1636: The Ottoman Onslaught – Snippet 26

1636: The Ottoman Onslaught – Snippet 26

He’d have given a lot to have just one or two APCs with him. The vehicles weren’t amphibious but they’d do splendidly to drive off enemy cavalry while his engineers threw up the bridges. But in his infinite wisdom — being fair about it, the damn Polish king was being just as pigheaded about keeping the war going — Gustav Adolf insisted that all the functioning APCs had to remain with Torstensson’s forces around Poznań.

“Might as well wish for one or two M1 Abrams main battle tanks, while I’m at it,” Mike muttered.

“I didn’t catch that, sir,” said his adjutant, Christopher Long.

“Nothing. Just dreaming the impossible dream.”

USE naval base


Admiral John Chandler Simpson believed very firmly — as you’d expect from someone raised in the high church Episcopalian tradition — that a man who used profanity thereby demonstrated his inferior intellect and primitive grasp of the glorious English language. But, as he lowered the message from Veleda Riddle he’d just finished reading — the parsimonious old lady had even paid to have it sent by radio transmission, which indicated how agitated she was — he couldn’t help himself.

“Well, fuck me,” he said.


It was hearing someone else express her own deepest qualms that finally settled Veleda Riddle’s mind.

“But she’s not one of us!” exclaimed Christie Kemp.

The statement stuck in Veleda’s craw, as the saying went — all the more so because she completely agreed with it. The woman was not only “not one of us” she was so far removed from “us” that she might as well have been living on Mars.

That was to say, one of the many planets He had created.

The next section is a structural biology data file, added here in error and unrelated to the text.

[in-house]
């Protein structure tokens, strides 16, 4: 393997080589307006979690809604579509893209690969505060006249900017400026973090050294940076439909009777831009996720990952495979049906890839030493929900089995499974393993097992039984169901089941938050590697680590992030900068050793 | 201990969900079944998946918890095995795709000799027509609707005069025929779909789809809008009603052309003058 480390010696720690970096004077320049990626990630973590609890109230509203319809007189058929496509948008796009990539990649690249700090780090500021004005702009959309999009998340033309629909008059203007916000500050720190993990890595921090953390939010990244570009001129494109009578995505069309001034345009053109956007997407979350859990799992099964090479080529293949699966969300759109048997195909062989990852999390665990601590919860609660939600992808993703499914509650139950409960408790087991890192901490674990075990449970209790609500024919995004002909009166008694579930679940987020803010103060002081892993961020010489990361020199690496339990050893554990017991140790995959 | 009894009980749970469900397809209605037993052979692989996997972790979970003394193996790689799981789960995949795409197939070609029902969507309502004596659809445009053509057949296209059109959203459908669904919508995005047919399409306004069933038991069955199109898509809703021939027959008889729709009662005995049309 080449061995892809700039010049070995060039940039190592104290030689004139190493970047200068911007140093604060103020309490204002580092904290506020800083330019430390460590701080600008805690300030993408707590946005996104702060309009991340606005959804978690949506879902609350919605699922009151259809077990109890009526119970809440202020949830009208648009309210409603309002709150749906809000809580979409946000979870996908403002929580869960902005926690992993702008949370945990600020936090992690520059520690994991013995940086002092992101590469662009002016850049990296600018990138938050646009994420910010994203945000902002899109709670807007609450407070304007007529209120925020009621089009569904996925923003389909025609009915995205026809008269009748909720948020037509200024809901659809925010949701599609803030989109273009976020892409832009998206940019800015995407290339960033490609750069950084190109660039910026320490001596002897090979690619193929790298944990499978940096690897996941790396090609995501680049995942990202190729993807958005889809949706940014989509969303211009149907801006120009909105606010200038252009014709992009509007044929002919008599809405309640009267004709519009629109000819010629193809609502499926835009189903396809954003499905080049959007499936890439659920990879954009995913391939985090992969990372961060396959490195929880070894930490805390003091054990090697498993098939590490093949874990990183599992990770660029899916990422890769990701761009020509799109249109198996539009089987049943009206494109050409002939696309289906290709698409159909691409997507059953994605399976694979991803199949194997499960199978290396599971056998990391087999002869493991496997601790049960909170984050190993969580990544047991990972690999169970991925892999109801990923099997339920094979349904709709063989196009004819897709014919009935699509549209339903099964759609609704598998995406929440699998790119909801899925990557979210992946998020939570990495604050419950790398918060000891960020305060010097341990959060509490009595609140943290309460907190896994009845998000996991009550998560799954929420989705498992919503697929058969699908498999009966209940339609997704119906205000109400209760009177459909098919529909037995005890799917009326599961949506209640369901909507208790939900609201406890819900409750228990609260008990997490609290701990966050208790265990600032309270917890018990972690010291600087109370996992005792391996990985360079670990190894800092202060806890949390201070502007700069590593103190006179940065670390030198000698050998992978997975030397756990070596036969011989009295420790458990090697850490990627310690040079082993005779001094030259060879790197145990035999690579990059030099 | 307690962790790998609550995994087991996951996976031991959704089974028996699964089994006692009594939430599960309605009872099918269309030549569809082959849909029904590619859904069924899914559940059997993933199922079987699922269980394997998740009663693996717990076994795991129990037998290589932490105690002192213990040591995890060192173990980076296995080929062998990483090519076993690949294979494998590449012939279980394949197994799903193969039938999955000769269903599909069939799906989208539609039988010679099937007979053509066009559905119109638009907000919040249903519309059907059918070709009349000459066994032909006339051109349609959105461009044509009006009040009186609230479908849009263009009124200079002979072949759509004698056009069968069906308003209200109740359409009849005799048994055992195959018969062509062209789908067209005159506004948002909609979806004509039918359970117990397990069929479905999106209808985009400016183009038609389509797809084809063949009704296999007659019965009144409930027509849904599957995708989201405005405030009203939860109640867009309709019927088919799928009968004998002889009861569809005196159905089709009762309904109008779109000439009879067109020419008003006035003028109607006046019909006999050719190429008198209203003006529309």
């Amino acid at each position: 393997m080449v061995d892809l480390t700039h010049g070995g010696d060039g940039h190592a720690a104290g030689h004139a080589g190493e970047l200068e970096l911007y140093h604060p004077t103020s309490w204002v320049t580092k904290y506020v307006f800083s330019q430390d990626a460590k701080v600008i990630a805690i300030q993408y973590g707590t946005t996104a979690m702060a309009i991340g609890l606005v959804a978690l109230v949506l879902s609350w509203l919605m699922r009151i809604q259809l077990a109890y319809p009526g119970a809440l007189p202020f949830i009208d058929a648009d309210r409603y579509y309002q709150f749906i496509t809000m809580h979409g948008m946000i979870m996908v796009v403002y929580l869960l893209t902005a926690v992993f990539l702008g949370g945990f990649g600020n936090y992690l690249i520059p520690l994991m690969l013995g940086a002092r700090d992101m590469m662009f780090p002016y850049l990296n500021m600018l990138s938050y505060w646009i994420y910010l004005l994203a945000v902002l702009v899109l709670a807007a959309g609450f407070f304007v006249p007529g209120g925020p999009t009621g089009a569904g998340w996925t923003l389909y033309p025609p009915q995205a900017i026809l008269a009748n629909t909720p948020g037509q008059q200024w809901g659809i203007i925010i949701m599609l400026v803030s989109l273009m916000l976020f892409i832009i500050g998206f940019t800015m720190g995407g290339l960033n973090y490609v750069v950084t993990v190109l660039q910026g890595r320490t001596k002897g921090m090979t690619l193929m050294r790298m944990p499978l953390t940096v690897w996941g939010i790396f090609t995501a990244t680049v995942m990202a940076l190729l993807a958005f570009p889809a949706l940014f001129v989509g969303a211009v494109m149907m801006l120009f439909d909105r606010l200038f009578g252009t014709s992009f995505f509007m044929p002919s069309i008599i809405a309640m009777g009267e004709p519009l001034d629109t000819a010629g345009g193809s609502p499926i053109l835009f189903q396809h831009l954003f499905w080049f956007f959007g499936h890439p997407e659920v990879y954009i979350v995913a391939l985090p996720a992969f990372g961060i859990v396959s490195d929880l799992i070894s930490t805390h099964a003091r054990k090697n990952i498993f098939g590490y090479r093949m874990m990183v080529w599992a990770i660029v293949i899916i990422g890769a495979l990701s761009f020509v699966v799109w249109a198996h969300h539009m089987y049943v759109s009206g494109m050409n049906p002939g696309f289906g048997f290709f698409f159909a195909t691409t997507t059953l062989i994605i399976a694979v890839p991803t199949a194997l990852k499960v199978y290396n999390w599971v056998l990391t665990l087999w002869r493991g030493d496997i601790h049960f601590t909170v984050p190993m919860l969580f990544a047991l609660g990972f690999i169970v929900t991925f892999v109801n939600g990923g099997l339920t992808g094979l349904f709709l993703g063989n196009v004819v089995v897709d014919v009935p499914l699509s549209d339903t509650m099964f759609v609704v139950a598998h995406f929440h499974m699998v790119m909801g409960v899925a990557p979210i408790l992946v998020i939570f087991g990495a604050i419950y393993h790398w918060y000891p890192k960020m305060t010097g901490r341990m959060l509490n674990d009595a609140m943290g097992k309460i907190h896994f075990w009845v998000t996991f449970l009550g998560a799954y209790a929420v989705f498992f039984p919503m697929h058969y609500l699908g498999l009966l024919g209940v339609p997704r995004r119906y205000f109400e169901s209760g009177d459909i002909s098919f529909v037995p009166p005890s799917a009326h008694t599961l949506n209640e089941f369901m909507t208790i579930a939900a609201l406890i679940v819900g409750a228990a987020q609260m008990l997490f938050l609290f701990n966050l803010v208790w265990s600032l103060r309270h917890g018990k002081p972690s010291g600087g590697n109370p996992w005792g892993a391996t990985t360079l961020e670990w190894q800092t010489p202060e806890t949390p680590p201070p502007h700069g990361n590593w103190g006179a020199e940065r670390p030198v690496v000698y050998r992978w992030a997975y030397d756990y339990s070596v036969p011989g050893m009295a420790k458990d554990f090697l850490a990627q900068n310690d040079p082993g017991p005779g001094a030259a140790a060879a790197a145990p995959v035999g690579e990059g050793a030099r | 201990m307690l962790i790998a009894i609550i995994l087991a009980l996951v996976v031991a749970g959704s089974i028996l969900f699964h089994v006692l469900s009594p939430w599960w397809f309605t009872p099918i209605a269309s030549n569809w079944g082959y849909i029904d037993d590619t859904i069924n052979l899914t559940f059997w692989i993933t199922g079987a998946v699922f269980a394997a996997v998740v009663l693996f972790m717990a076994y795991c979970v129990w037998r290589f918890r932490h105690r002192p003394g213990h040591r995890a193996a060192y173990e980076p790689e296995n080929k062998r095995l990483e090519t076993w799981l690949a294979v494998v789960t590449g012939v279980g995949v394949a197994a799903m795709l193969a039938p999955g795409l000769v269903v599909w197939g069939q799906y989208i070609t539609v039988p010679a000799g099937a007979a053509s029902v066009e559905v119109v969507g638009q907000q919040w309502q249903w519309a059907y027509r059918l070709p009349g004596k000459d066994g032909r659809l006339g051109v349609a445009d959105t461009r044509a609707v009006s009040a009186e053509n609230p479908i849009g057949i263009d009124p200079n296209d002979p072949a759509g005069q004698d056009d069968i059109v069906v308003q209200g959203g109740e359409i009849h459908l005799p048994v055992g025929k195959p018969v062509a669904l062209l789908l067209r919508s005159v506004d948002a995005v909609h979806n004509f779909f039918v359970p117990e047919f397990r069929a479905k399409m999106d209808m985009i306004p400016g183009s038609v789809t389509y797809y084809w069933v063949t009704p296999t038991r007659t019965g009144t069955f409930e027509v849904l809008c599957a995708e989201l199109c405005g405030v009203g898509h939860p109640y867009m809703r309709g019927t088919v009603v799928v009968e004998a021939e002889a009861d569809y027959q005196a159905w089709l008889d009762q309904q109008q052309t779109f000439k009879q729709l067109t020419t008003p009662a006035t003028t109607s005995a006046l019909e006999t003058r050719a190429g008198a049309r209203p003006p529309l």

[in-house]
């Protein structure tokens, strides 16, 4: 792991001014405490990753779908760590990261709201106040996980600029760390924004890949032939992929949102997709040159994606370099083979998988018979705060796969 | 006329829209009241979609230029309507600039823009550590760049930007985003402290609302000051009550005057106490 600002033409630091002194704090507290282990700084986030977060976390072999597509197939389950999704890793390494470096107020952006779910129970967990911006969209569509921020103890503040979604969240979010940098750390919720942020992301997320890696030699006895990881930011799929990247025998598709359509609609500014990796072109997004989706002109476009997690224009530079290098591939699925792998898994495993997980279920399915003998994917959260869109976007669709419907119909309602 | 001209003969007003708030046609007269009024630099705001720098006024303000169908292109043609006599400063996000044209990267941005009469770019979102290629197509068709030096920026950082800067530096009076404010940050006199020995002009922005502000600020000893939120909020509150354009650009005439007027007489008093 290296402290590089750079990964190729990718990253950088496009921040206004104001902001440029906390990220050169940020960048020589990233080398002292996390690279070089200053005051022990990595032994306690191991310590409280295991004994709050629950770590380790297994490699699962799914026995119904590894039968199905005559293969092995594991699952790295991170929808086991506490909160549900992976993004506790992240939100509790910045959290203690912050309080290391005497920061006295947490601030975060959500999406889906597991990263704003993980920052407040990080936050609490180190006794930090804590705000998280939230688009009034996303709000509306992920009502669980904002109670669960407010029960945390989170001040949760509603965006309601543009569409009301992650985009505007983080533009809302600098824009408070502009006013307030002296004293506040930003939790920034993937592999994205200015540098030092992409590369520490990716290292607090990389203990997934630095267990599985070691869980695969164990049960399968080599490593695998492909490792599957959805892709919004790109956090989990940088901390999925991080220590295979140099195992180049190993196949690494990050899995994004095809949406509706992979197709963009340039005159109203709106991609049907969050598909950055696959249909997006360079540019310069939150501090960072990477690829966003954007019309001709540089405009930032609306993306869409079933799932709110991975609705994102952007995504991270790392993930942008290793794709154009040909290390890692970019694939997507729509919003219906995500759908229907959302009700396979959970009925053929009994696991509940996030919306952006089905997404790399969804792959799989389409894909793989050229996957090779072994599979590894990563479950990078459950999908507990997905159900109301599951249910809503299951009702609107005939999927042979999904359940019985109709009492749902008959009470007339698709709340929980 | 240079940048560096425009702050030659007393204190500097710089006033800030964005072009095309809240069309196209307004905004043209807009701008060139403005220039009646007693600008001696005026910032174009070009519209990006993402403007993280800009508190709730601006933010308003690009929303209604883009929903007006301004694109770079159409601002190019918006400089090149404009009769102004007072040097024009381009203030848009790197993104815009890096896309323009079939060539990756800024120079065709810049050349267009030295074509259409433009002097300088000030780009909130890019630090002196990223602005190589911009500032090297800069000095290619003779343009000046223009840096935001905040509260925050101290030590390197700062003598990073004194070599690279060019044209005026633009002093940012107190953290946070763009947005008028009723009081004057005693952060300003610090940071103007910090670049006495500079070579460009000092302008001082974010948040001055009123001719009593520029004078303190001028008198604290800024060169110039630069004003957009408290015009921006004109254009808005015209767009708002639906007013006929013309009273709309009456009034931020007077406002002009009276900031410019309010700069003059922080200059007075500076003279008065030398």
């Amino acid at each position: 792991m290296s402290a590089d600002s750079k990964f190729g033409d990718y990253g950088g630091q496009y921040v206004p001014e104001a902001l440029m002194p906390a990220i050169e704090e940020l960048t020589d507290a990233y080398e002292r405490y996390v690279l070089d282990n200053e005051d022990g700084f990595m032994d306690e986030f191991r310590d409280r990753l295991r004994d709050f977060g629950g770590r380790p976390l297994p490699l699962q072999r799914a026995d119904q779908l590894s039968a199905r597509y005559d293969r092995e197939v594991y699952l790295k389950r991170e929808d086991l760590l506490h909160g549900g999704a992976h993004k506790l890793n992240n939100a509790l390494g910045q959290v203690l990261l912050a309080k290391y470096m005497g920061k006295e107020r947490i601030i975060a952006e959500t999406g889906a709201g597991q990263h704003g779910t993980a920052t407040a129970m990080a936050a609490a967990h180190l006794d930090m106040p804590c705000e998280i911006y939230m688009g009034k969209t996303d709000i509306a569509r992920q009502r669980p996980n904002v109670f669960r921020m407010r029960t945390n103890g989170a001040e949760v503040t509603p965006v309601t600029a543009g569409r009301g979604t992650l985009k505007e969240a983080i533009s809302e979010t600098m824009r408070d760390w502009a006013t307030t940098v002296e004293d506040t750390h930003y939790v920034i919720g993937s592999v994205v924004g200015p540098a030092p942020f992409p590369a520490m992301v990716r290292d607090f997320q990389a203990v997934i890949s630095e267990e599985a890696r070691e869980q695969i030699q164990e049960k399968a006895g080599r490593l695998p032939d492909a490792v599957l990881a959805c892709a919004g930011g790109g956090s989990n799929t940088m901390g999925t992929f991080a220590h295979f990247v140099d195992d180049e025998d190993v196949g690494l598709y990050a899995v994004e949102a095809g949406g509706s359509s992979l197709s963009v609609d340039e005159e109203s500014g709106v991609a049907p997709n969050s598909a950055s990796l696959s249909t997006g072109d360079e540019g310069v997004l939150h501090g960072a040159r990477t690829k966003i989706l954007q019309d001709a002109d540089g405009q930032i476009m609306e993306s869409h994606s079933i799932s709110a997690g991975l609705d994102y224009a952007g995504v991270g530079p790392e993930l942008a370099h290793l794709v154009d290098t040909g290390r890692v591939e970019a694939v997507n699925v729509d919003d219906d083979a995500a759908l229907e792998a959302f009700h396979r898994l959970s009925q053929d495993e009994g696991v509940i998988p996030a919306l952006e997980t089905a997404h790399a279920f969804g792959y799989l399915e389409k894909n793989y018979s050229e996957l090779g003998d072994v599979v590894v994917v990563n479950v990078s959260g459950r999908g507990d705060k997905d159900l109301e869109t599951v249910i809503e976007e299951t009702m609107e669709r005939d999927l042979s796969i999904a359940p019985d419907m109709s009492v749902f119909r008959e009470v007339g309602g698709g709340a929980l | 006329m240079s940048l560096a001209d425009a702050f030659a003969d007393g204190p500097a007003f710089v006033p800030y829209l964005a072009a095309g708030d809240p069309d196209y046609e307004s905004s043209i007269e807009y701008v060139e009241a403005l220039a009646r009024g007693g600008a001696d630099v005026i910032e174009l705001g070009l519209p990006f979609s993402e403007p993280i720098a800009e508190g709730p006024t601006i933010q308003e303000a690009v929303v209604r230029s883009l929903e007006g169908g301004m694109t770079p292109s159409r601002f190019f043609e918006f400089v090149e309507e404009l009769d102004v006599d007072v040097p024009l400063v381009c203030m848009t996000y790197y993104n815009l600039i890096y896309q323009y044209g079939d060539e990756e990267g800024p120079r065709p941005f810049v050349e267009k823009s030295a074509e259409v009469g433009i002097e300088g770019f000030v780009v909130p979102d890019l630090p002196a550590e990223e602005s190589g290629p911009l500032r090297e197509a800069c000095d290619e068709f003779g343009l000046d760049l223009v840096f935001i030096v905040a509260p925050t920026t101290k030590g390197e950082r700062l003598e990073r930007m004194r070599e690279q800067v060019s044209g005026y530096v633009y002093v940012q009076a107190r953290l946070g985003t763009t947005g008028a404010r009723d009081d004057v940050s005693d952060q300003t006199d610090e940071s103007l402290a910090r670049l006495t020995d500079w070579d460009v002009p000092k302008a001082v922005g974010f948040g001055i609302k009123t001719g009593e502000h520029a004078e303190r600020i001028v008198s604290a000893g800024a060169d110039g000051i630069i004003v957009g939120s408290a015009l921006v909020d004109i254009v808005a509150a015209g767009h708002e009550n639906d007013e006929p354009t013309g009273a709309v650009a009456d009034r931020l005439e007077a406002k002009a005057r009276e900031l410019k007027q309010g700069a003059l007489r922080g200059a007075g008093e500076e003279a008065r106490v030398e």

“Christie,” she said, trying to keep her tone from being too disapproving, “we are a church, not a country club. I think we need to keep that in mind.”

“I agree with Veleda,” said Marshall Kitt.

“So do I,” added his wife Vanessa.

Christie threw up her hands. “Fine! But you need to face some facts, people. We are not — not, not, not — prepared to deal with this. We have exactly one priest — well, that we’re compatible with — and he’s not leaving Grantville. We have no bishop who could ordain more priests, leaving aside that snot Robert Herrick whom Laud saw fit to make the bishop in Magdeburg. Herrick’s a goof-off anyway and we all know it. That means we’re still completely dependent on Archbishop Laud, who is — pardon my Baptist — an asshole who won’t give us the time of day. Even if he weren’t, he’s in the Netherlands.”

She had a point, as crudely expressed as it might be.

“I will write to him again,” Veleda said.

Amsterdam, the Netherlands

“That pestiferous woman!” Laud exclaimed. He held the radio missive clutched in his fist and waved it under Thomas Wentworth’s nose. “She’s at it again!”

“I just came in the door, William,” Wentworth said mildly. “On what I intended to be a simple personal visit. What has you so agitated?”

Politely, he didn’t add this time, as he so easily could have. Exile was a wearing state of affairs for anyone, but his friend the archbishop of Canterbury handled it with particularly poor grace. Perhaps that was due to his age. Laud was now sixty-three and was likely to be feeling his mortality pressing down on him. So much still to do — and now, so little time left in which to do it.